The truck breaks down. The router bearing blows. Lenny calls in sick the morning of the big installation. Bad luck? Gremlins? Or bad systems that can be fixed? How do we know?
Statisticians have something they call the "gamblers fallacy." I saw it in action at the Aladdin. I was watching the roulette table. The two men beside me could barely contain their excitement. Black had come up seven times in a row. They bet big on red. Black. They doubled their bet. Black. Again and again, huge piles of chips on red. After black hit for the 12th time in a row, they walked away, out of money, disgusted, and the Aladdin had $5000 that five minutes ago was theirs. I stayed and red finally hit after the fifteenth consecutive black number. "Wow," I said to the croupier.
"It happens," he said, his face a bored mask.
It happens because in a random system the odds for the outcome of the next occurrence are always the same — 50/50 (almost). The "gambler's fallacy" is the belief that, in a random system, previous patterns or history will have any effect whatsoever on the next outcome.
The point? Our businesses seem to be filled with random elements — those gremlins — that we can't get rid of. How do we know which are just part of living in an imperfect world — bad luck — and which are the result of errors and omissions in our business systems? This information is crucial, especially as we improve our businesses, system by system. If there really is a point at which we've hit the best it's going to get, then further work will be pouring money down the same rat hole as our two gamblers.
We need to know: Which can be fixed and which can't?
For instance, we may pride ourselves on our customer service. We have worked on it, improved on it, and have developed what we believe is a pretty darn robust system of keeping happy customers. Yet sure as rain, here comes the customer from hell whom nobody or nothing will ever satisfy. Have we overlooked something?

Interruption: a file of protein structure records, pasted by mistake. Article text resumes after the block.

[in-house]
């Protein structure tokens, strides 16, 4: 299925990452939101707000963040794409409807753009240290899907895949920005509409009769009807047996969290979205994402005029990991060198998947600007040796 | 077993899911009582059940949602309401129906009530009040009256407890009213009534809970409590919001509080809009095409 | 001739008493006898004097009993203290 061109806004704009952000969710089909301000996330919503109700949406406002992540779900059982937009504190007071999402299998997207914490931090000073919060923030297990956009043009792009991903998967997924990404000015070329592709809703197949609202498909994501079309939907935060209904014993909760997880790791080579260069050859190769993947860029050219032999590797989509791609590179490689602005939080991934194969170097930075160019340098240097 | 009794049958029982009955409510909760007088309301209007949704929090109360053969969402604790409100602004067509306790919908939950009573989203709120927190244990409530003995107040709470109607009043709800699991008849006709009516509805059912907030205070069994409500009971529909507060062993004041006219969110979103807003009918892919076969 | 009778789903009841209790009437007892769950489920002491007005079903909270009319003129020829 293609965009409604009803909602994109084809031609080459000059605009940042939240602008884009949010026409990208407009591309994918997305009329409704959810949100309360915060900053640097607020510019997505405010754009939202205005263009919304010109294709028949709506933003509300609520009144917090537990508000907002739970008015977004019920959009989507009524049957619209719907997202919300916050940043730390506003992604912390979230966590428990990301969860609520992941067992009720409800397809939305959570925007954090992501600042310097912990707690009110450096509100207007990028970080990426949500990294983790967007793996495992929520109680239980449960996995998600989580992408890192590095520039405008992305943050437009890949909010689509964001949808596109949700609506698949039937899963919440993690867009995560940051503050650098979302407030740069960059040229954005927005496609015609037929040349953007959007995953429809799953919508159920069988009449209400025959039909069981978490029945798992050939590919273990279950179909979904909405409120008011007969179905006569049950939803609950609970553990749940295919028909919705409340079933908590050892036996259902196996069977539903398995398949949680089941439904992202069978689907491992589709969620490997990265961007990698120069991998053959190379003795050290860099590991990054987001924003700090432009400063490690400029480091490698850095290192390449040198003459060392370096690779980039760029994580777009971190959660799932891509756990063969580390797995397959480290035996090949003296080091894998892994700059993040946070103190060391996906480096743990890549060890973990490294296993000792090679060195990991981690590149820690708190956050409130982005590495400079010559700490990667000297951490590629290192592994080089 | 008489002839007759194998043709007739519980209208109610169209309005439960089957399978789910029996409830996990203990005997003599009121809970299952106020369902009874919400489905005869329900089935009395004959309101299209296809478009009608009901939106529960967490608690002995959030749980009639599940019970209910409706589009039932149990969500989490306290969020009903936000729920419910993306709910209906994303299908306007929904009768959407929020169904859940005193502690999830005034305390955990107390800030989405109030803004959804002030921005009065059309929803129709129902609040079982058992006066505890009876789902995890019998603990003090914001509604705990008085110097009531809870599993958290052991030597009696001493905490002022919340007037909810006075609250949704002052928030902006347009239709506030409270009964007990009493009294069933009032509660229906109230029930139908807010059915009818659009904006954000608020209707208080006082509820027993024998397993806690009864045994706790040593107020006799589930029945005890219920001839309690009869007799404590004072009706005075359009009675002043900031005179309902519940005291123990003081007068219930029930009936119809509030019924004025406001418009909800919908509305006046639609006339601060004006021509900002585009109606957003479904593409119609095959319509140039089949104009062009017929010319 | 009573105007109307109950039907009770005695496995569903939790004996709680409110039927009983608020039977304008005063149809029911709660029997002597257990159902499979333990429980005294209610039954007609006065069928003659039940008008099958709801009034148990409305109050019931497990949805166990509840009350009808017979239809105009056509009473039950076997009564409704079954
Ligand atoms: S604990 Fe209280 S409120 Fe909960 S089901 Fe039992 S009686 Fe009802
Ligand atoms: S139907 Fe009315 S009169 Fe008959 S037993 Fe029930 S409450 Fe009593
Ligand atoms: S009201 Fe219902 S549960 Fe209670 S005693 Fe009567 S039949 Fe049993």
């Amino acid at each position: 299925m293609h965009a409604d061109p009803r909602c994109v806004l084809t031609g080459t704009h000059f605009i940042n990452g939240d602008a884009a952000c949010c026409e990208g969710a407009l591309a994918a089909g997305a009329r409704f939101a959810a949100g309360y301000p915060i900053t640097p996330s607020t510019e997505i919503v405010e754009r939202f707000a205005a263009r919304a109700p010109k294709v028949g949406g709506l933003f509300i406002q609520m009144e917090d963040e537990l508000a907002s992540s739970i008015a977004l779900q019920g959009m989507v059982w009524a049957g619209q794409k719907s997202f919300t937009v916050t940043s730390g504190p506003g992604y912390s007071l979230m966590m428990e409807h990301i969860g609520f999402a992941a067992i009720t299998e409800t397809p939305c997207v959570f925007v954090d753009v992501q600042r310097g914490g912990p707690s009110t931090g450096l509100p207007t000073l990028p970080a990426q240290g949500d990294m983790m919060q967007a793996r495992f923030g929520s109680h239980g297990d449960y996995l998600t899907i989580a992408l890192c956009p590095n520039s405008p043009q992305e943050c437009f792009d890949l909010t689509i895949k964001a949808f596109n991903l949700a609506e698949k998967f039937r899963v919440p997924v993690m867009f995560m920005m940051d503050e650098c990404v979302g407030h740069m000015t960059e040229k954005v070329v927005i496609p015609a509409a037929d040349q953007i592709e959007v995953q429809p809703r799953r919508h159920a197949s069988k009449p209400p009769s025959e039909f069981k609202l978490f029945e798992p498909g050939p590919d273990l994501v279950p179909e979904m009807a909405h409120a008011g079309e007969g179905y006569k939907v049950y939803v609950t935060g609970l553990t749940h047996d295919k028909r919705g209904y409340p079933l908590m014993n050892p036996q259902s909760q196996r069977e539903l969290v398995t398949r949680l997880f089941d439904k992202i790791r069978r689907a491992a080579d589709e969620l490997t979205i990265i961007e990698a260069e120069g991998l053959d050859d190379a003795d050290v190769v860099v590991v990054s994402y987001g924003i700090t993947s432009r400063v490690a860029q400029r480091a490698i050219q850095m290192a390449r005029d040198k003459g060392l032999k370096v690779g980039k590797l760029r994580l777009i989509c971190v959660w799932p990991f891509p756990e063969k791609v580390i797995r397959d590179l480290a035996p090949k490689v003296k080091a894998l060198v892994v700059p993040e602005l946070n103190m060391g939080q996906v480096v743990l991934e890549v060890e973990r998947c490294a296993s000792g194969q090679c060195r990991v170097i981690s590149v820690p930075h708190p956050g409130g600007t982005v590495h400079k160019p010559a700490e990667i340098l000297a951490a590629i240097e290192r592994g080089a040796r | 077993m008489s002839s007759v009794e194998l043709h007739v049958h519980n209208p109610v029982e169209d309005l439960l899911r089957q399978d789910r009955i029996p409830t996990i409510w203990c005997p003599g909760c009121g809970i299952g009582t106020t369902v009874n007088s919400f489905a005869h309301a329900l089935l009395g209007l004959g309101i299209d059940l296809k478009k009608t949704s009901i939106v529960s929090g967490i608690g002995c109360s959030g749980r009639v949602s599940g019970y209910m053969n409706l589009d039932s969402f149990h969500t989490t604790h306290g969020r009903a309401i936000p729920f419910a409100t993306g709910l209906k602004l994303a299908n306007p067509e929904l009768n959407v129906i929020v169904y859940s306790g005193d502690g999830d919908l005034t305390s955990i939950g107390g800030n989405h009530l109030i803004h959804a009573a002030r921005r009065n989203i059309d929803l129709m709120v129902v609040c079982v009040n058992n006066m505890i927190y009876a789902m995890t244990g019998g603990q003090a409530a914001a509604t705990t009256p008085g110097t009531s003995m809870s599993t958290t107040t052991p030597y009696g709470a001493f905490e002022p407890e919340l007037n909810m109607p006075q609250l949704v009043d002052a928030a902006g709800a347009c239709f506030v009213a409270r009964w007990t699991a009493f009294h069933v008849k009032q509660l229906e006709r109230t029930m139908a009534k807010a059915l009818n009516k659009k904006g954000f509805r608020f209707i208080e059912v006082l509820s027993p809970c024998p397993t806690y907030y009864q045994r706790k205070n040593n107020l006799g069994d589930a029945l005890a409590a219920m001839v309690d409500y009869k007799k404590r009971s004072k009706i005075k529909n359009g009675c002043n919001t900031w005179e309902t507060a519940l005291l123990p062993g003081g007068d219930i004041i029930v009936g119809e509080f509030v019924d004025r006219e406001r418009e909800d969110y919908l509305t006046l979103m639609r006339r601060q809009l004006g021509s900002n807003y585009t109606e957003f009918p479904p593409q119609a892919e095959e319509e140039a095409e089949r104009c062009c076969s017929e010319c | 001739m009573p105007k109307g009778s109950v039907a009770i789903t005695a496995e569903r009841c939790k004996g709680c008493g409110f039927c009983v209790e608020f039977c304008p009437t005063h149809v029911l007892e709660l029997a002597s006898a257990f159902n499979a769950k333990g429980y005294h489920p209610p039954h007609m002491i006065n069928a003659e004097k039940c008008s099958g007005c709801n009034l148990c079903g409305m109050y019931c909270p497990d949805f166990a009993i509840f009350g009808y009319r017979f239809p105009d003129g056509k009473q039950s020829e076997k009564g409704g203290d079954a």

Total Quality Management provides us with a nifty tool to give us the answer, a tool that is as simple as its name is complicated: Statistical Process Control (SPC).
Here's how it works:
Identify a system.
How about "selecting our customer base?" Every business selects its customers. Nobody can be all things to all people. The best businesses do it consciously, with a strategic plan that is tied to marketing but gets input from the whole enterprise. But even a business without a plan self-selects a certain kind of customer based on what part of the price-service-quality triangle they emphasize. Even the owner's personality can be a powerful selection tool.
Define quality for that system.
Quality here might be "having a happy customer," but to make this useful, we have to break it down into smaller parts, and then nail down each part into something we can a) observe, and b) count. The list might look like this:
Chooses another supplier
Define a period of time.
For example, disputes per (day, week, month).
Make a graph.
One axis will be the number of occurrences, and the other will be the units of time.
SPC graphs always start with a high number. This is because they are tools to make things better. If you are not having a problem in an area, why go to the trouble of making a graph on it? In our example, this owner is spending a LOT of time in shouting matches. Morale and even cash flow are suffering. He and his staff, however, are on the right track — the graph shows it. They are brainstorming, implementing system changes, and the results are there to see.